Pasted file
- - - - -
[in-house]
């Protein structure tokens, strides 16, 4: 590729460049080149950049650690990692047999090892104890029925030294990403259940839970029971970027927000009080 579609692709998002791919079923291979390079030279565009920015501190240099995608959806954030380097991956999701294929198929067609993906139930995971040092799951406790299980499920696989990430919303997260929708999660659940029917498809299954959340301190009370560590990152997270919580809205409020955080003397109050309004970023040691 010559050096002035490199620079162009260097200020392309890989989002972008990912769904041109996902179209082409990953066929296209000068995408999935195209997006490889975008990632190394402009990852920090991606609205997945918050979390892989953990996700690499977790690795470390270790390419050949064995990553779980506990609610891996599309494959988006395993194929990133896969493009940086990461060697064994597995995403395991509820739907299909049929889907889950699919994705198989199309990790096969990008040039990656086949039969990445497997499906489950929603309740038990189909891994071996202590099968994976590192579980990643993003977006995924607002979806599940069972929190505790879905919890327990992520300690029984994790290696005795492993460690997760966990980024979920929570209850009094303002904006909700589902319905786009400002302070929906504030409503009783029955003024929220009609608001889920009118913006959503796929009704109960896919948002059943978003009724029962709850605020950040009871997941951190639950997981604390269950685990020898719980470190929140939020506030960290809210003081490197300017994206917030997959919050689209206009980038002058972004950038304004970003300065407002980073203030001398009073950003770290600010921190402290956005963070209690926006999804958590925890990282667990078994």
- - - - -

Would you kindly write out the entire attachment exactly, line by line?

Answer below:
[in-house]
């Protein structure tokens, strides 16, 4: 590729460049080149950049650690990692047999090892104890029925030294990403259940839970029971970027927000009080 579609692709998002791919079923291979390079030279565009920015501190240099995608959806954030380097991956999701294929198929067609993906139930995971040092799951406790299980499920696989990430919303997260929708999660659940029917498809299954959340301190009370560590990152997270919580809205409020955080003397109050309004970023040691 010559050096002035490199620079162009260097200020392309890989989002972008990912769904041109996902179209082409990953066929296209000068995408999935195209997006490889975008990632190394402009990852920090991606609205997945918050979390892989953990996700690499977790690795470390270790390419050949064995990553779980506990609610891996599309494959988006395993194929990133896969493009940086990461060697064994597995995403395991509820739907299909049929889907889950699919994705198989199309990790096969990008040039990656086949039969990445497997499906489950929603309740038990189909891994071996202590099968994976590192579980990643993003977006995924607002979806599940069972929190505790879905919890327990992520300690029984994790290696005795492993460690997760966990980024979920929570209850009094303002904006909700589902319905786009400002302070929906504030409503009783029955003024929220009609608001889920009118913006959503796929009704109960896919948002059943978003009724029962709850605020950040009871997941951190639950997981604390269950685990020898719980470190929140939020506030960290809210003081490197300017994206917030997959919050689209206009980038002058972004950038304004970003300065407002980073203030001398009073950003770290600010921190402290956005963070209690926006999804958590925890990282667990078994």